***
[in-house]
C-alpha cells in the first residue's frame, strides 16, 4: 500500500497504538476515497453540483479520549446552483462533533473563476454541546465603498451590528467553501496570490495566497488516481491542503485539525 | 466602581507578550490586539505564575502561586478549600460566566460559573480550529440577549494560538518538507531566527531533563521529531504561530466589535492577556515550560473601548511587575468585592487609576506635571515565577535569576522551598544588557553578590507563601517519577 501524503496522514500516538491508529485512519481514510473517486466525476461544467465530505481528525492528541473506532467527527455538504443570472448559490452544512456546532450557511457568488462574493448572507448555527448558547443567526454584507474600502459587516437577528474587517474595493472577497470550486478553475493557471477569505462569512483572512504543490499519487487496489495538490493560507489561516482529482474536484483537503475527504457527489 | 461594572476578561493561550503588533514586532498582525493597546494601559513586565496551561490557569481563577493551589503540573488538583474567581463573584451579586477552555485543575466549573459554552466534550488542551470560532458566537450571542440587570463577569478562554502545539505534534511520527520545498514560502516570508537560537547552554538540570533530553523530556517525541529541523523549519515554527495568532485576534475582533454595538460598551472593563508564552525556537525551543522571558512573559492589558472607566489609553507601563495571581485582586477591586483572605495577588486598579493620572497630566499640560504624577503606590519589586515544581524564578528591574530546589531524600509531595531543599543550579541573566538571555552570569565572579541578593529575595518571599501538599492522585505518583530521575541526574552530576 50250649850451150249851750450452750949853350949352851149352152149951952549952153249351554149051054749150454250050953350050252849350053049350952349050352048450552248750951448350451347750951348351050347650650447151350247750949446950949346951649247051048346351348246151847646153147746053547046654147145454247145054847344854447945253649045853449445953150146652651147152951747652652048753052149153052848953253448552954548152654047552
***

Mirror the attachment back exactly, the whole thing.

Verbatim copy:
[in-house]
C-alpha cells in the first residue's frame, strides 16, 4: 500500500497504538476515497453540483479520549446552483462533533473563476454541546465603498451590528467553501496570490495566497488516481491542503485539525 | 466602581507578550490586539505564575502561586478549600460566566460559573480550529440577549494560538518538507531566527531533563521529531504561530466589535492577556515550560473601548511587575468585592487609576506635571515565577535569576522551598544588557553578590507563601517519577 501524503496522514500516538491508529485512519481514510473517486466525476461544467465530505481528525492528541473506532467527527455538504443570472448559490452544512456546532450557511457568488462574493448572507448555527448558547443567526454584507474600502459587516437577528474587517474595493472577497470550486478553475493557471477569505462569512483572512504543490499519487487496489495538490493560507489561516482529482474536484483537503475527504457527489 | 461594572476578561493561550503588533514586532498582525493597546494601559513586565496551561490557569481563577493551589503540573488538583474567581463573584451579586477552555485543575466549573459554552466534550488542551470560532458566537450571542440587570463577569478562554502545539505534534511520527520545498514560502516570508537560537547552554538540570533530553523530556517525541529541523523549519515554527495568532485576534475582533454595538460598551472593563508564552525556537525551543522571558512573559492589558472607566489609553507601563495571581485582586477591586483572605495577588486598579493620572497630566499640560504624577503606590519589586515544581524564578528591574530546589531524600509531595531543599543550579541573566538571555552570569565572579541578593529575595518571599501538599492522585505518583530521575541526574552530576 50250649850451150249851750450452750949853350949352851149352152149951952549952153249351554149051054749150454250050953350050252849350053049350952349050352048450552248750951448350451347750951348351050347650650447151350247750949446950949346951649247051048346351348246151847646153147746053547046654147145454247145054847344854447945253649045853449445953150146652651147152951747652652048753052149153052848953253448552954548152654047552